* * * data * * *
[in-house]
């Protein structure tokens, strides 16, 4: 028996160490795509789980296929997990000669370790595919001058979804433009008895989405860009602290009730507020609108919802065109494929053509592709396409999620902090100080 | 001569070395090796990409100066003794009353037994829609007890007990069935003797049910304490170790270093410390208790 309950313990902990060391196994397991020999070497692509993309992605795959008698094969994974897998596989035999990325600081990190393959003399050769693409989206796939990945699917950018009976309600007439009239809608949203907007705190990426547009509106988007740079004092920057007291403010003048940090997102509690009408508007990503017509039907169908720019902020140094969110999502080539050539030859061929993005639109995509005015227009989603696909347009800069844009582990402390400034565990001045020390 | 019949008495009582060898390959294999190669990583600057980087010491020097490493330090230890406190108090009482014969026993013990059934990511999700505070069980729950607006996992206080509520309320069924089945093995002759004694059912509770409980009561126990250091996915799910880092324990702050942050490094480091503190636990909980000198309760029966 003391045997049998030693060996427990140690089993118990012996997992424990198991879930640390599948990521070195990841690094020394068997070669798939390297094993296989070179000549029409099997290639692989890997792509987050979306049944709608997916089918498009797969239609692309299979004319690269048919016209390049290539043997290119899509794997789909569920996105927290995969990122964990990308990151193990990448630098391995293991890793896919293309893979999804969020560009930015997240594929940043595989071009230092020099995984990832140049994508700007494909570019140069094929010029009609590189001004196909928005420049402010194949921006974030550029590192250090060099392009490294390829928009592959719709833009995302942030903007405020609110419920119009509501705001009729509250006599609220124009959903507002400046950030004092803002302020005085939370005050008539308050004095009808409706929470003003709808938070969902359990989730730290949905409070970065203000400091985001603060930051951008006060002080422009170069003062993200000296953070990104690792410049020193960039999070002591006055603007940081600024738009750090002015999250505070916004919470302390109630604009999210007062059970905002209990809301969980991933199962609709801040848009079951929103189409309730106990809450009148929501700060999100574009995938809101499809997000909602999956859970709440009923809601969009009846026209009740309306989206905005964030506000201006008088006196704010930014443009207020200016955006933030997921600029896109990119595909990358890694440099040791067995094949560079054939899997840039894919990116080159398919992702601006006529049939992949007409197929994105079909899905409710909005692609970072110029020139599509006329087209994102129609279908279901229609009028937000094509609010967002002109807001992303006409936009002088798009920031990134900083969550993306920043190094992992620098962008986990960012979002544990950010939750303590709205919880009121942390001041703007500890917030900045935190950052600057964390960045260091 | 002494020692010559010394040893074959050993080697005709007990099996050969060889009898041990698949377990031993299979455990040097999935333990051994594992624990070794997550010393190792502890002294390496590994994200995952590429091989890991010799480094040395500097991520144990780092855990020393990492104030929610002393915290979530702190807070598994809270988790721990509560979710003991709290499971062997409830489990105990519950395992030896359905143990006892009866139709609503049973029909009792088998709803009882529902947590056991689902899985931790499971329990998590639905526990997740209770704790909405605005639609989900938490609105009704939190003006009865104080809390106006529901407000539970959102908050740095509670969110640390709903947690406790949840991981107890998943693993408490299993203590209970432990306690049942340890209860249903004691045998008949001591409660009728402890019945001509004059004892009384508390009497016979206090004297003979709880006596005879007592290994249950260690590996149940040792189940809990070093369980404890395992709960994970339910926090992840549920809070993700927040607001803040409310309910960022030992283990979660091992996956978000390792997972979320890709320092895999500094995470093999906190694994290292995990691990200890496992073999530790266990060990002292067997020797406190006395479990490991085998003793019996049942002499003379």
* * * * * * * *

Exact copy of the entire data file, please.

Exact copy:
[in-house]
């Protein structure tokens, strides 16, 4: 028996160490795509789980296929997990000669370790595919001058979804433009008895989405860009602290009730507020609108919802065109494929053509592709396409999620902090100080 | 001569070395090796990409100066003794009353037994829609007890007990069935003797049910304490170790270093410390208790 309950313990902990060391196994397991020999070497692509993309992605795959008698094969994974897998596989035999990325600081990190393959003399050769693409989206796939990945699917950018009976309600007439009239809608949203907007705190990426547009509106988007740079004092920057007291403010003048940090997102509690009408508007990503017509039907169908720019902020140094969110999502080539050539030859061929993005639109995509005015227009989603696909347009800069844009582990402390400034565990001045020390 | 019949008495009582060898390959294999190669990583600057980087010491020097490493330090230890406190108090009482014969026993013990059934990511999700505070069980729950607006996992206080509520309320069924089945093995002759004694059912509770409980009561126990250091996915799910880092324990702050942050490094480091503190636990909980000198309760029966 003391045997049998030693060996427990140690089993118990012996997992424990198991879930640390599948990521070195990841690094020394068997070669798939390297094993296989070179000549029409099997290639692989890997792509987050979306049944709608997916089918498009797969239609692309299979004319690269048919016209390049290539043997290119899509794997789909569920996105927290995969990122964990990308990151193990990448630098391995293991890793896919293309893979999804969020560009930015997240594929940043595989071009230092020099995984990832140049994508700007494909570019140069094929010029009609590189001004196909928005420049402010194949921006974030550029590192250090060099392009490294390829928009592959719709833009995302942030903007405020609110419920119009509501705001009729509250006599609220124009959903507002400046950030004092803002302020005085939370005050008539308050004095009808409706929470003003709808938070969902359990989730730290949905409070970065203000400091985001603060930051951008006060002080422009170069003062993200000296953070990104690792410049020193960039999070002591006055603007940081600024738009750090002015999250505070916004919470302390109630604009999210007062059970905002209990809301969980991933199962609709801040848009079951929103189409309730106990809450009148929501700060999100574009995938809101499809997000909602999956859970709440009923809601969009009846026209009740309306989206905005964030506000201006008088006196704010930014443009207020200016955006933030997921600029896109990119595909990358890694440099040791067995094949560079054939899997840039894919990116080159398919992702601006006529049939992949007409197929994105079909899905409710909005692609970072110029020139599509006329087209994102129609279908279901229609009028937000094509609010967002002109807001992303006409936009002088798009920031990134900083969550993306920043190094992992620098962008986990960012979002544990950010939750303590709205919880009121942390001041703007500890917030900045935190950052600057964390960045260091 | 002494020692010559010394040893074959050993080697005709007990099996050969060889009898041990698949377990031993299979455990040097999935333990051994594992624990070794997550010393190792502890002294390496590994994200995952590429091989890991010799480094040395500097991520144990780092855990020393990492104030929610002393915290979530702190807070598994809270988790721990509560979710003991709290499971062997409830489990105990519950395992030896359905143990006892009866139709609503049973029909009792088998709803009882529902947590056991689902899985931790499971329990998590639905526990997740209770704790909405605005639609989900938490609105009704939190003006009865104080809390106006529901407000539970959102908050740095509670969110640390709903947690406790949840991981107890998943693993408490299993203590209970432990306690049942340890209860249903004691045998008949001591409660009728402890019945001509004059004892009384508390009497016979206090004297003979709880006596005879007592290994249950260690590996149940040792189940809990070093369980404890395992709960994970339910926090992840549920809070993700927040607001803040409310309910960022030992283990979660091992996956978000390792997972979320890709320092895999500094995470093999906190694994290292995990691990200890496992073999530790266990060990002292067997020797406190006395479990490991085998003793019996049942002499003379």